Few artists enjoy such worldwide fame as Gustav Klimt. The new Google Arts & Culture online retrospective "Klimt vs. Klimt - The Man of Contradictions" puts the spotlight on the artist's eclectic work and life. A Machine Learning experiment recolored photographs of lost Klimt paintings, while a “Pocket Gallery” brings some of his most iconic works into your living room in augmented reality and 3D. Together with more than 120 stories about his art and personality, a virtual tour of his studio, and many more highlights from the collections of over 30 cultural institutions around the world, "Klimt vs. Klimt" forms one of the most comprehensive online experiences about the artist.
Klimt’s legacy poses many unsolved questions, not least due to the fact that approximately 20% of his artworks were lost over the course of history. Among the most prominent and painful losses are the so-called Faculty Paintings, created on behalf of the University of Vienna and rejected by the latter for being overly critical towards science. In 1945, only days before the Second World War ended, the paintings were lost to a fire at Immendorf Castle in Austria. What these major works looked like could only be guessed at from black and white photographs taken in the early 1900s, unable were they to convey the magic that makes Klimt’s artworks so captivating — the bold colours, the revolutionary approach to textures, the shocking directness of his figures. Until today.
Using the opportunities offered by machine learning, enhanced by the knowledge of internationally renowned Klimt expert and curator at the Belvedere, Dr. Franz Smola, the team at the Google Arts & Culture Lab was able to reconstruct the colours that Klimt might have used for the Faculty Paintings, thus restoring them to their fully colored beauty. For the first time in 70 years, people can experience his artworks in the colors he might have used.
Experience the art of Klimt in new ways online
The paintings are the true centerpiece of “Klimt vs. Klimt”. The retrospective brings together more than 120 of the artist’s most famous masterpieces, as well as lesser known works, and assembles an expertly curated selection in an immersive Pocket Gallery that you can experience in augmented reality on mobile or in 3D on web. This was made possible thanks to a collaboration between Google Arts & Culture and over 30 partners and institutions - with the Belvedere, the Albertina, the Klimt Foundation, the Neue Galerie New York and the Metropolitan Museum of Arts among them. Over 60 masterworks by Klimt have also been captured in ultra high resolution with Google’s Art Camera. Come in closer to see “The Kiss” like never before!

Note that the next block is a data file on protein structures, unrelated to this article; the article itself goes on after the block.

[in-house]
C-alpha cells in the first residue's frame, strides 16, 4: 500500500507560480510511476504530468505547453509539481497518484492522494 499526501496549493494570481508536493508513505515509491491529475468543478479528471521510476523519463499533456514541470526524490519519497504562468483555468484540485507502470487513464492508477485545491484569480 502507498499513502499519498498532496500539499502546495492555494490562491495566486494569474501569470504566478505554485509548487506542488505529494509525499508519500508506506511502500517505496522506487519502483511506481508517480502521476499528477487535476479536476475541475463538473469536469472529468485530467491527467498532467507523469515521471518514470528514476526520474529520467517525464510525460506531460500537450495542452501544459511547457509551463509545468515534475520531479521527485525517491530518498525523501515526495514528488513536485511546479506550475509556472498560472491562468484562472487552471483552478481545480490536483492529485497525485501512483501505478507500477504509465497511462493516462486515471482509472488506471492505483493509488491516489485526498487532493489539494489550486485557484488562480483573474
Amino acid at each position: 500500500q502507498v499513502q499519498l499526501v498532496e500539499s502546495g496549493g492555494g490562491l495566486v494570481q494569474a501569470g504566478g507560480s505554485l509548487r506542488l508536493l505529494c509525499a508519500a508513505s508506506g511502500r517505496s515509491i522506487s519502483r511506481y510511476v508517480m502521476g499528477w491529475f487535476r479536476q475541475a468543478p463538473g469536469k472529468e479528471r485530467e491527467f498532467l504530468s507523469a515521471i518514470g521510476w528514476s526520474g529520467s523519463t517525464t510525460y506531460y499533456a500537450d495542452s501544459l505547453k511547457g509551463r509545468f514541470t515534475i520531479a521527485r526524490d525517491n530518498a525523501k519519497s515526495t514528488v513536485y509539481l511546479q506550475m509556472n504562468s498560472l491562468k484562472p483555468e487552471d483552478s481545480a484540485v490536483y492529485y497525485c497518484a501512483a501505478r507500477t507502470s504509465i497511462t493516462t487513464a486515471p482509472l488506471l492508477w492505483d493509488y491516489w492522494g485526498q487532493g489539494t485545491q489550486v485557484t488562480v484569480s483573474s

Meet the expert — Dr. Franz Smola
While creating “Klimt vs. Klimt” the Google Arts & Culture team was advised and guided by Dr. Franz Smola, curator at the Belvedere and acknowledged around the world as one of the foremost Klimt experts. He shared some of his thoughts on working on the project:
Why are Klimt’s Faculty Paintings so important?
Klimt´s three Faculty Paintings were among the largest artworks Klimt ever created and in the field of Symbolist painting they represent Klimt’s masterpieces.
What do you think about the recolored versions?
The colors were essential for the overwhelming effect of these paintings, and they caused quite a stir among Klimt´s contemporaries. Therefore the reconstruction of the colors is synonymous with recognizing the true value and significance of these outstanding artworks.
Is there something the digital presentation adds to how Klimt and his artworks can be perceived?
I am deeply impressed by the fantastic images taken with Google’s Art Camera. They allow you to really explore a work of art, to jump into its texture and color application and to discover every detail in the easiest way possible. I also like how technology allows ideas to come to life that have always been merely hypothetical — I am thinking of the Pocket Gallery we created, which contains a highlight selection of Klimt’s paintings including some of which were lost.
If Klimt was still alive - how do you think he would engage with digital technologies?
Klimt was a highly visual figure. He rarely commented on his work, rather inviting people to look at the work alone and draw their own conclusions. The “Klimt vs. Klimt” project primarily uses visual, non-verbal tools to convey Klimt’s work, which is very much in line with Klimt’s character. Klimt liked to lead a rather secluded life within the walls of his studio, to which only a few had access. I am certain he would have liked the idea of jumping from this remote and quiet place into the World Wide Web, having access to millions of artworks and seeing his art distributed and communicated around the world.